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Canadian national team demands Canada Soccer address culture of abuse

Atsushi Tomura/Getty Images

The Canadian women’s national team is petitioning Canada Soccer to address a culture of abuse and silence in the sport.

The team sent a letter with a list of demands to Canada Soccer on Friday night, ahead of their 5-1 win over New Zealand on Saturday, as first reported by TSN’s Shireen Ahmed. In their message, the national team’s players referenced the allegations of misconduct that have shaken the NWSL in recent weeks.

“With everything that has happened as of late with the NWSL we have recognized the power of the collective and how important it is to stand against a culture of abuse and silence,” the letter reads.

The Canadian players also outlined steps for the federation to take to ensure safety in sport.

“We call on Canada Soccer, its board of directors, its executives, and its coaching staff to commit publicly and unequivocally to Canada’s soccer community to build a safe environment for our athletes,” they wrote. “We also call on Canada Soccer to apologize to those who have been victimized and abused while playing the sport they love.”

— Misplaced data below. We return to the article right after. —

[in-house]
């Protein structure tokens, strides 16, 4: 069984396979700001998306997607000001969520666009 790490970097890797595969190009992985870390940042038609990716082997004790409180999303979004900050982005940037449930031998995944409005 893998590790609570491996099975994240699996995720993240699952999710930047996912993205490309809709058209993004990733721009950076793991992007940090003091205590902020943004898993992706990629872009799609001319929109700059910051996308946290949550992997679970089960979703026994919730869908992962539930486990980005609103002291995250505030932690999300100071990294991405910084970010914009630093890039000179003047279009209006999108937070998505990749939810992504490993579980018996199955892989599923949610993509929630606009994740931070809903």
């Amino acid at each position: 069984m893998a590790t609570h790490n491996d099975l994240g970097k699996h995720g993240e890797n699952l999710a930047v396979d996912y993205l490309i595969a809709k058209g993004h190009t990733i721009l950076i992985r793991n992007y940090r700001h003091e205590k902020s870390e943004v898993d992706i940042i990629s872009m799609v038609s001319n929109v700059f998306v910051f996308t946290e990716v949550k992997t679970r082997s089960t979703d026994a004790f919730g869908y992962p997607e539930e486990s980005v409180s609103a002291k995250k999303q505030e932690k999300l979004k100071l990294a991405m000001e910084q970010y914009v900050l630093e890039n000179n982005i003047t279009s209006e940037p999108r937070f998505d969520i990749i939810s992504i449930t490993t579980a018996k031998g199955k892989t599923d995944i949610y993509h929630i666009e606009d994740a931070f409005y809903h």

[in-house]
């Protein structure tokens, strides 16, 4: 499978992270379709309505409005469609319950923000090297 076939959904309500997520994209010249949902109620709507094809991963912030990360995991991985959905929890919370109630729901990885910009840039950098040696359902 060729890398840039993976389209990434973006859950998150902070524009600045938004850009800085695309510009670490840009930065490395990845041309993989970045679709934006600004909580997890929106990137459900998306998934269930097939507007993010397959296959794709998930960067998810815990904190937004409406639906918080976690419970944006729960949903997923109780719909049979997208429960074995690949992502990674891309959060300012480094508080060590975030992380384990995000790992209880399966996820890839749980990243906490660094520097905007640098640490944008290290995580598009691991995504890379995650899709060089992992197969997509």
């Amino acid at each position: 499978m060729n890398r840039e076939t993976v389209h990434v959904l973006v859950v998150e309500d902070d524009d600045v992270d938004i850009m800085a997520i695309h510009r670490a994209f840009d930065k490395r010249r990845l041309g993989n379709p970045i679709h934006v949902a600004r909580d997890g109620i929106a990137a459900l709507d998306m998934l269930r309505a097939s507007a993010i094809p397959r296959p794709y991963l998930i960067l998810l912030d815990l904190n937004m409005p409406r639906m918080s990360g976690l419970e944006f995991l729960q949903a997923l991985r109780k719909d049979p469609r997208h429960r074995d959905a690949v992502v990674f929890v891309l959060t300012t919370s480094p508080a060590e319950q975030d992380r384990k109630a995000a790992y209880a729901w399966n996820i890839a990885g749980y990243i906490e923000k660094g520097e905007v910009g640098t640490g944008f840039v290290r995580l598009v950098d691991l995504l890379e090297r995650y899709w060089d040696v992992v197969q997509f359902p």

The letter specially addresses Bob Birarda, the former Vancouver Whitecaps and U20 women’s national team coach who has been charged with nine sex-related offenses in British Columbia.

“We call on Canada Soccer to initiate a transparent, independent investigation of the allegations against Bob Birarda during the time when he was employed by the organization to understand fully what occurred and to develop recommendations and best practices to better protect our athletes,” the players wrote.

Canada Soccer officials responded to the players’ requests with a statement on Saturday.

“Equally important is Canada Soccer’s responsibility to recognize the role that our Women’s National Team has had, and continues to have, in advocating for issues that not only effect our soccer community, but our entire national sporting system,” the federation said.

Canadian players joined together in a minute of silence before their friendly against New Zealand in a show of “solidarity with the victims in our sport.”

Goalkeeper Erin McLeod told TSN ahead of Saturday’s game, “I know this is a victory tour, and I also know how important that is, but we had a vote yesterday about the minute of silence and the demands and it was unanimous. One hundred percent of the team recognizes that this is way more important. We have the opportunity for significant change.”